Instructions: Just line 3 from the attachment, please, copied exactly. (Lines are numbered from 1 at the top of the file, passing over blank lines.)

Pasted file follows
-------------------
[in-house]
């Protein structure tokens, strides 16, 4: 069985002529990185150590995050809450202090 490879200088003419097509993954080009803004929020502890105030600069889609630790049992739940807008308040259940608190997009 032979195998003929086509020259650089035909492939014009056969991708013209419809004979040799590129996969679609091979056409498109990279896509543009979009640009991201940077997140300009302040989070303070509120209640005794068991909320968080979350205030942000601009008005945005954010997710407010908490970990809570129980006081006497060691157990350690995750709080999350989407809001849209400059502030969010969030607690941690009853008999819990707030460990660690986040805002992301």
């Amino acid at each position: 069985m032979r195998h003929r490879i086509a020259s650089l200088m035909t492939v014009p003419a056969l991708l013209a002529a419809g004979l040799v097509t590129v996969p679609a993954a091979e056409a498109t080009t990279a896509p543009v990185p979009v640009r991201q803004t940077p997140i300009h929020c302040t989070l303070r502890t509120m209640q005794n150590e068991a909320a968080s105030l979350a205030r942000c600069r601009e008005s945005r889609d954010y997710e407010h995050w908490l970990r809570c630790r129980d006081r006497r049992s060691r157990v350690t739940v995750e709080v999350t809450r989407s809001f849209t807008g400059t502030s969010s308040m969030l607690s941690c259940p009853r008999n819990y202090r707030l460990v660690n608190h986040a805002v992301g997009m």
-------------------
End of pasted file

């Amino acid at each position: 069985m032979r195998h003929r490879i086509a020259s650089l200088m035909t492939v014009p003419a056969l991708l013209a002529a419809g004979l040799v097509t590129v996969p679609a993954a091979e056409a498109t080009t990279a896509p543009v990185p979009v640009r991201q803004t940077p997140i300009h929020c302040t989070l303070r502890t509120m209640q005794n150590e068991a909320a968080s105030l979350a205030r942000c600069r601009e008005s945005r889609d954010y997710e407010h995050w908490l970990r809570c630790r129980d006081r006497r049992s060691r157990v350690t739940v995750e709080v999350t809450r989407s809001f849209t807008g400059t502030s969010s308040m969030l607690s941690c259940p009853r008999n819990y202090r707030l460990v660690n608190h986040a805002v992301g997009m």